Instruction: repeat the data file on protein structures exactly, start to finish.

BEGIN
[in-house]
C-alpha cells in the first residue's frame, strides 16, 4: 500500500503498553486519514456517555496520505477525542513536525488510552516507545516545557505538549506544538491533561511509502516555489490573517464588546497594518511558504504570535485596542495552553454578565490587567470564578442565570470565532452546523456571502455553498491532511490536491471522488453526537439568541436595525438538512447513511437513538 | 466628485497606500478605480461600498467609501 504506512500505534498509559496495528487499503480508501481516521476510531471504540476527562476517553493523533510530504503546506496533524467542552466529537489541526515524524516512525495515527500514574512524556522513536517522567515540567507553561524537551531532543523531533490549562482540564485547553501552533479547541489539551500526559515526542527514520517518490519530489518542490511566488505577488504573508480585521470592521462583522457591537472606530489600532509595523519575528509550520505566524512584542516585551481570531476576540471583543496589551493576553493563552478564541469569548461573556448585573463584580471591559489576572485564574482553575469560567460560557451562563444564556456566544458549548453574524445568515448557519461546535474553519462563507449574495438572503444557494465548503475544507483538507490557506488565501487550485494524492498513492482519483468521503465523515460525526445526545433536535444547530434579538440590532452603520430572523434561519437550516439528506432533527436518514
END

[in-house]
C-alpha cells in the first residue's frame, strides 16, 4: 500500500503498553486519514456517555496520505477525542513536525488510552516507545516545557505538549506544538491533561511509502516555489490573517464588546497594518511558504504570535485596542495552553454578565490587567470564578442565570470565532452546523456571502455553498491532511490536491471522488453526537439568541436595525438538512447513511437513538 | 466628485497606500478605480461600498467609501 504506512500505534498509559496495528487499503480508501481516521476510531471504540476527562476517553493523533510530504503546506496533524467542552466529537489541526515524524516512525495515527500514574512524556522513536517522567515540567507553561524537551531532543523531533490549562482540564485547553501552533479547541489539551500526559515526542527514520517518490519530489518542490511566488505577488504573508480585521470592521462583522457591537472606530489600532509595523519575528509550520505566524512584542516585551481570531476576540471583543496589551493576553493563552478564541469569548461573556448585573463584580471591559489576572485564574482553575469560567460560557451562563444564556456566544458549548453574524445568515448557519461546535474553519462563507449574495438572503444557494465548503475544507483538507490557506488565501487550485494524492498513492482519483468521503465523515460525526445526545433536535444547530434579538440590532452603520430572523434561519437550516439528506432533527436518514